In this episode Shahriar presents a tutorial on the design and characterization of a single-stage low-noise bipolar amplifier suitable for audio applications. Given a set of specifications, a common-emitter topology is investigated. The circuit employs a beta-insensitive biasing scheme which is simultaneously optimized for maximum output swing. The small-signal gain of the circuit is calculated and the bandwidth is set for audio frequencies. A non-inverting operational amplifier is used as a second stage to achieve the desired overall gain. The circuit is assembled on a breadboard where the gain and bandwidth are measured and compared with design specifications. As the final experiment, the circuit is used to amplify signals from a microphone. All documents can be downloaded from here.

Wonder full tutorial ever ! I have been hanging for last almost three years for such a detailed tutorial,and there I got it by your hands . May ALLAH ALMIGHTY prosper you well…!امین

Hey great video! I just graduated with an EE degree and I am currently really interested in everything related to audio so this video was great at really going into the basics. Two questions:

1) What equation did you use to calculate the collector capacitor to ensure your bandwidth spec. ?

2) Could you have used a darlington configuration to boost your gain so you wouldn’t have to use the op-amp in the second stage?

Thanks

I m not geting the concept of introducing gm what was that .can any one tell me .thanks

great tutorial, TNX 😉

The following time I learn a weblog, I hope that it doesnt disappoint me as a lot as this one. I imply, I do know it was my option to learn, however I really thought youd have one thing attention-grabbing to say. All I hear is a bunch of whining about one thing that you possibly can repair for those who werent too busy in search of attention.

Doing this kind of stuff is a lost art. Know and days are the transistor functions are on a single chip (SOC). I use to read about this stuff years ago, in technical books. Some of it I could never understand because it gave you the formulas, but not the actual examples explained in simple form. This video along with the one on Class AB amplifiers explained a lot and made me understand the theory behind it. You real need a class on Algebra just to fully understand the to manipulate the formulas. I know that when I took Algebra/Trig in college I was able to understand A/C circuits better and how it relates to sine wave theory.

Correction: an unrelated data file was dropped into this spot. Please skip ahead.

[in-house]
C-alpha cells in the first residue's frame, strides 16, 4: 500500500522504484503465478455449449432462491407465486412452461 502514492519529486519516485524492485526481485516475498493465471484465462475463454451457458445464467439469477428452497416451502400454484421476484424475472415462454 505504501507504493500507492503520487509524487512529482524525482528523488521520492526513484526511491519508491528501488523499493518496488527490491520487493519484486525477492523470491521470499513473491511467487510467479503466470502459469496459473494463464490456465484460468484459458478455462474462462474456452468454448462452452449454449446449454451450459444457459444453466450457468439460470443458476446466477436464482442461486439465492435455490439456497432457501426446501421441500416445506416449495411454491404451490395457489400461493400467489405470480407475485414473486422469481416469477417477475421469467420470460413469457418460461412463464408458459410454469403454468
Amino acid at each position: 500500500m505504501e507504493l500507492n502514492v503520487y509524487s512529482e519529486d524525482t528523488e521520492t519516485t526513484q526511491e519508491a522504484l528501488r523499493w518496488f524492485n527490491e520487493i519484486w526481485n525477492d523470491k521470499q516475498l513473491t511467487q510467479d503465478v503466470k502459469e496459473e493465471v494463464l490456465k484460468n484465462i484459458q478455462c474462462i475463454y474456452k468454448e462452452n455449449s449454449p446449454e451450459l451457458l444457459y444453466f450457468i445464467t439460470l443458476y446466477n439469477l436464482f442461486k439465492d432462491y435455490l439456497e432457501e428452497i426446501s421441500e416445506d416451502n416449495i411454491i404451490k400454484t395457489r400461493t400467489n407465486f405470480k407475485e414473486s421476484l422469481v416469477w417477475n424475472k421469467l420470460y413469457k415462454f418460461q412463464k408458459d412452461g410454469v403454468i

Hello it is quite important you try to learn it anyhow, since the values with some parts are quite influential and can’t be ignored. Electronics is just a lot of math I have my phd micro-electronics, but I don’t know how you will develop schematics , without Fourier basics and know how to integrate etc, that’s

How you make filters using an op amp. And it seems harder then it is if you buy a book from the first college year electronics and on YouTube there is a free tutorial from an American with a n accent(India), which are just lessons filmed in class. Only they all Offcourse expect you to know your math.

He explains the op amps real well, and doesn’t use a standard formula, since you have nothing on the formula , if you remove a capacitor.but gm is allways given in the datasheet and looking at the unity it’s given in, will tell you what is is , just like you now where V stands for. A program can’t learn you that and digital doesn’t really exist, so you don’t have much choice:)…